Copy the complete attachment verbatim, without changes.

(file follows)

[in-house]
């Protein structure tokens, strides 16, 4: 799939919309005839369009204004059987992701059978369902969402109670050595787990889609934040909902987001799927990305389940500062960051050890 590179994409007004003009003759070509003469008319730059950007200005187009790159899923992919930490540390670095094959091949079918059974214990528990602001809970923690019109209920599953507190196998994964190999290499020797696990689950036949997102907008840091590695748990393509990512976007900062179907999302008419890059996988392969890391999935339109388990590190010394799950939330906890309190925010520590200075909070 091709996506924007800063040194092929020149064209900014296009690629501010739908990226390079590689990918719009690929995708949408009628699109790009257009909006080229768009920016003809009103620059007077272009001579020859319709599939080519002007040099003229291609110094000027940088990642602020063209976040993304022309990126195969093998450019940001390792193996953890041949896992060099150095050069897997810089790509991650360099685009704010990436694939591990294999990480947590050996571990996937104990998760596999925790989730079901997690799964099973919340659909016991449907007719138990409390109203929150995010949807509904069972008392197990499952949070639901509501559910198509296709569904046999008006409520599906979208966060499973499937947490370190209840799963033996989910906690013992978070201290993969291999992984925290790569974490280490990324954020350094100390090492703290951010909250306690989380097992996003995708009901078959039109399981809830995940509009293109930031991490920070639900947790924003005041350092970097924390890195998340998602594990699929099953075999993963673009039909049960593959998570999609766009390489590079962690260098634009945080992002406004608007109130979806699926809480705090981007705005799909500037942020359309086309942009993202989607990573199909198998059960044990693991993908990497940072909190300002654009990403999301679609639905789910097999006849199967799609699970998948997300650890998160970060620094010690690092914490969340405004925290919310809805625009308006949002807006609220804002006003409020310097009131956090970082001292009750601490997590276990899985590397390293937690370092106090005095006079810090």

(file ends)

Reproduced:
[in-house]
């Protein structure tokens, strides 16, 4: 799939919309005839369009204004059987992701059978369902969402109670050595787990889609934040909902987001799927990305389940500062960051050890 590179994409007004003009003759070509003469008319730059950007200005187009790159899923992919930490540390670095094959091949079918059974214990528990602001809970923690019109209920599953507190196998994964190999290499020797696990689950036949997102907008840091590695748990393509990512976007900062179907999302008419890059996988392969890391999935339109388990590190010394799950939330906890309190925010520590200075909070 091709996506924007800063040194092929020149064209900014296009690629501010739908990226390079590689990918719009690929995708949408009628699109790009257009909006080229768009920016003809009103620059007077272009001579020859319709599939080519002007040099003229291609110094000027940088990642602020063209976040993304022309990126195969093998450019940001390792193996953890041949896992060099150095050069897997810089790509991650360099685009704010990436694939591990294999990480947590050996571990996937104990998760596999925790989730079901997690799964099973919340659909016991449907007719138990409390109203929150995010949807509904069972008392197990499952949070639901509501559910198509296709569904046999008006409520599906979208966060499973499937947490370190209840799963033996989910906690013992978070201290993969291999992984925290790569974490280490990324954020350094100390090492703290951010909250306690989380097992996003995708009901078959039109399981809830995940509009293109930031991490920070639900947790924003005041350092970097924390890195998340998602594990699929099953075999993963673009039909049960593959998570999609766009390489590079962690260098634009945080992002406004608007109130979806699926809480705090981007705005799909500037942020359309086309942009993202989607990573199909198998059960044990693991993908990497940072909190300002654009990403999301679609639905789910097999006849199967799609699970998948997300650890998160970060620094010690690092914490969340405004925290919310809805625009308006949002807006609220804002006003409020310097009131956090970082001292009750601490997590276990899985590397390293937690370092106090005095006079810090």